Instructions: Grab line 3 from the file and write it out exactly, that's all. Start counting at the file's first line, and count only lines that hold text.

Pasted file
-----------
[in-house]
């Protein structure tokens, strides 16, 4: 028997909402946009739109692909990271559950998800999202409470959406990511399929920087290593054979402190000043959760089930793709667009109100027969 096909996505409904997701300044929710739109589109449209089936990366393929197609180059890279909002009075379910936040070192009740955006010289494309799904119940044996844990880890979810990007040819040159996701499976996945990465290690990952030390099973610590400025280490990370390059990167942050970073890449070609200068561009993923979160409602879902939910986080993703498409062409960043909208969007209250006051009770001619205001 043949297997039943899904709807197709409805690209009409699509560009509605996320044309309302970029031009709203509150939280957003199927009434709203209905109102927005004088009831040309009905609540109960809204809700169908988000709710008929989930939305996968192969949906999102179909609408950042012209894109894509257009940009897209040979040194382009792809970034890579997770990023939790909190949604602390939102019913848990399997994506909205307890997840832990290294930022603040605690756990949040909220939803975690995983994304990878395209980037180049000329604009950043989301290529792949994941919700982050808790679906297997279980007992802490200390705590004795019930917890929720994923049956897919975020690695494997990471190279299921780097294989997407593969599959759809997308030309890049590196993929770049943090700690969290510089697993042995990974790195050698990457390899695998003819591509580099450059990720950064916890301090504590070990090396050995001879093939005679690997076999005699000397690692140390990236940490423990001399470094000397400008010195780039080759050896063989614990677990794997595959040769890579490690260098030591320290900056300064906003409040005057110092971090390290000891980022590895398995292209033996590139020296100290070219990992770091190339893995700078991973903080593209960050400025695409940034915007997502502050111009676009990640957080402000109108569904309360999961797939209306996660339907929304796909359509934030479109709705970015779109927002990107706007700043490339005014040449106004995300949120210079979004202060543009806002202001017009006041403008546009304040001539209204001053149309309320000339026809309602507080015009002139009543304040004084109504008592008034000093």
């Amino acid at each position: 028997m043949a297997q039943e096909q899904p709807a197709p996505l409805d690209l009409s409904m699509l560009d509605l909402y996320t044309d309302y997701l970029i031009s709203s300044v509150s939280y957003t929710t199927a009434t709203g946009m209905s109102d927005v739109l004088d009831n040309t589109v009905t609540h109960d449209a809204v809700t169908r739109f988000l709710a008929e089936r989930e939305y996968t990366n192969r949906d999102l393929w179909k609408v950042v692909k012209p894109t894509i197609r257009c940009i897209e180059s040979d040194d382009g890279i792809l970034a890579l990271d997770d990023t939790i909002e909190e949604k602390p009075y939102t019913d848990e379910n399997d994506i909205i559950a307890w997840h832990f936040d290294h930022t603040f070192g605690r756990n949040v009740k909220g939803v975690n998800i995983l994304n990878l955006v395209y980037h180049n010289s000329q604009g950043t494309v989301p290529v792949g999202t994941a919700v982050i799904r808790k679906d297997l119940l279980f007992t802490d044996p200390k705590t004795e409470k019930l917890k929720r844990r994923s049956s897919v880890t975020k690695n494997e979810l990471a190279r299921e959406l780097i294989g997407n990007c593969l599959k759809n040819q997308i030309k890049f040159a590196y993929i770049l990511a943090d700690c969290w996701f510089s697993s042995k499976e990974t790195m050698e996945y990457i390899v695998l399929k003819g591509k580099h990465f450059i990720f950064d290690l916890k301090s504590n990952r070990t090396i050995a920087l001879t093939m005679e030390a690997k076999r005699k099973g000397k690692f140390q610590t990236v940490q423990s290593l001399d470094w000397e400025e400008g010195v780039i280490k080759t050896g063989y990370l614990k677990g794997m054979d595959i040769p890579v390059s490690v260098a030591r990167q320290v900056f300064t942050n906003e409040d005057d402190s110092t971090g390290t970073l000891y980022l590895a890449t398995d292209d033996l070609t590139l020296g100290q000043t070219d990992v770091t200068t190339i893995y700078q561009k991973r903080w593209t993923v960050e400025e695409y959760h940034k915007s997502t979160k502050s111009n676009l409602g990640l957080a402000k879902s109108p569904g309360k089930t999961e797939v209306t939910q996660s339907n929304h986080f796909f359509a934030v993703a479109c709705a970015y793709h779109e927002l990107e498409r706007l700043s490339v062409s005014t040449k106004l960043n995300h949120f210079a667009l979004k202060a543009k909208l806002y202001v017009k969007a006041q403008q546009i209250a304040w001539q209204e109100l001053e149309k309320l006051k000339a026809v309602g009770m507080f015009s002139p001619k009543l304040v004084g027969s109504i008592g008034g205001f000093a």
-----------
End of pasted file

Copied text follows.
């Amino acid at each position: 028997m043949a297997q039943e096909q899904p709807a197709p996505l409805d690209l009409s409904m699509l560009d509605l909402y996320t044309d309302y997701l970029i031009s709203s300044v509150s939280y957003t929710t199927a009434t709203g946009m209905s109102d927005v739109l004088d009831n040309t589109v009905t609540h109960d449209a809204v809700t169908r739109f988000l709710a008929e089936r989930e939305y996968t990366n192969r949906d999102l393929w179909k609408v950042v692909k012209p894109t894509i197609r257009c940009i897209e180059s040979d040194d382009g890279i792809l970034a890579l990271d997770d990023t939790i909002e909190e949604k602390p009075y939102t019913d848990e379910n399997d994506i909205i559950a307890w997840h832990f936040d290294h930022t603040f070192g605690r756990n949040v009740k909220g939803v975690n998800i995983l994304n990878l955006v395209y980037h180049n010289s000329q604009g950043t494309v989301p290529v792949g999202t994941a919700v982050i799904r808790k679906d297997l119940l279980f007992t802490d044996p200390k705590t004795e409470k019930l917890k929720r844990r994923s049956s897919v880890t975020k690695n494997e979810l990471a190279r299921e959406l780097i294989g997407n990007c593969l599959k759809n040819q997308i030309k890049f040159a590196y993929i770049l990511a943090d700690c969290w996701f510089s697993s042995k499976e990974t790195m050698e996945y990457i390899v695998l399929k003819g591509k580099h990465f450059i990720f950064d290690l916890k301090s504590n990952r070990t090396i050995a920087l001879t093939m005679e030390a690997k076999r005699k099973g000397k690692f140390q610590t990236v940490q423990s290593l001399d470094w000397e400025e400008g010195v780039i280490k080759t050896g063989y990370l614990k677990g794997m054979d595959i040769p890579v390059s490690v260098a030591r990167q320290v900056f300064t942050n906003e409040d005057d402190s110092t971090g390290t970073l000891y980022l590895a890449t398995d292209d033996l070609t590139l020296g100290q000043t070219d990992v770091t200068t190339i893995y700078q561009k991973r903080w593209t993923v960050e400025e695409y959760h940034k915007s997502t979160k502050s111009n676009l409602g990640l957080a402000k879902s109108p569904g309360k089930t999961e797939v209306t939910q996660s339907n929304h986080f796909f359509a934030v993703a479109c709705a970015y793709h779109e927002l990107e498409r706007l700043s490339v062409s005014t040449k106004l960043n995300h949120f210079a667009l979004k202060a543009k909208l806002y202001v017009k969007a006041q403008q546009i209250a304040w001539q209204e109100l001053e149309k309320l006051k000339a026809v309602g009770m507080f015009s002139p001619k009543l304040v004084g027969s109504i008592g008034g205001f000093a």